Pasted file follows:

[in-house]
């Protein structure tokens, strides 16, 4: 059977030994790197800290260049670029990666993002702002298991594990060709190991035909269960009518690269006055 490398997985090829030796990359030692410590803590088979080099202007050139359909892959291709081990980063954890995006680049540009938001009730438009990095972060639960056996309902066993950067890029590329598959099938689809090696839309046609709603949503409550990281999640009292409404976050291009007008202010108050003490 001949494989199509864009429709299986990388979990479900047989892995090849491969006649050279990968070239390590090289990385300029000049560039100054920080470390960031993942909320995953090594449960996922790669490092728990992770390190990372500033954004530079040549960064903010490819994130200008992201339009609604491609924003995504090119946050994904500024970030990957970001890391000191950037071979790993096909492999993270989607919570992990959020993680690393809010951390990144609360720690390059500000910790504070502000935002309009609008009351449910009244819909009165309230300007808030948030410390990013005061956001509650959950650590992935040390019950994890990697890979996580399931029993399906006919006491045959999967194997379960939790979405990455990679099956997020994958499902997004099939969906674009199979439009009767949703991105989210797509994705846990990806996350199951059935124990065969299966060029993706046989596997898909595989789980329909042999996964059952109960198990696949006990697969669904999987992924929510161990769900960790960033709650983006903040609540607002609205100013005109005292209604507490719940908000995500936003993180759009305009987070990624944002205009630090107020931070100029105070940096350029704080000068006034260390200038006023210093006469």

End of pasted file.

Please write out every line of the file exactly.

[in-house]
């Protein structure tokens, strides 16, 4: 059977030994790197800290260049670029990666993002702002298991594990060709190991035909269960009518690269006055 490398997985090829030796990359030692410590803590088979080099202007050139359909892959291709081990980063954890995006680049540009938001009730438009990095972060639960056996309902066993950067890029590329598959099938689809090696839309046609709603949503409550990281999640009292409404976050291009007008202010108050003490 001949494989199509864009429709299986990388979990479900047989892995090849491969006649050279990968070239390590090289990385300029000049560039100054920080470390960031993942909320995953090594449960996922790669490092728990992770390190990372500033954004530079040549960064903010490819994130200008992201339009609604491609924003995504090119946050994904500024970030990957970001890391000191950037071979790993096909492999993270989607919570992990959020993680690393809010951390990144609360720690390059500000910790504070502000935002309009609008009351449910009244819909009165309230300007808030948030410390990013005061956001509650959950650590992935040390019950994890990697890979996580399931029993399906006919006491045959999967194997379960939790979405990455990679099956997020994958499902997004099939969906674009199979439009009767949703991105989210797509994705846990990806996350199951059935124990065969299966060029993706046989596997898909595989789980329909042999996964059952109960198990696949006990697969669904999987992924929510161990769900960790960033709650983006903040609540607002609205100013005109005292209604507490719940908000995500936003993180759009305009987070990624944002205009630090107020931070100029105070940096350029704080000068006034260390200038006023210093006469």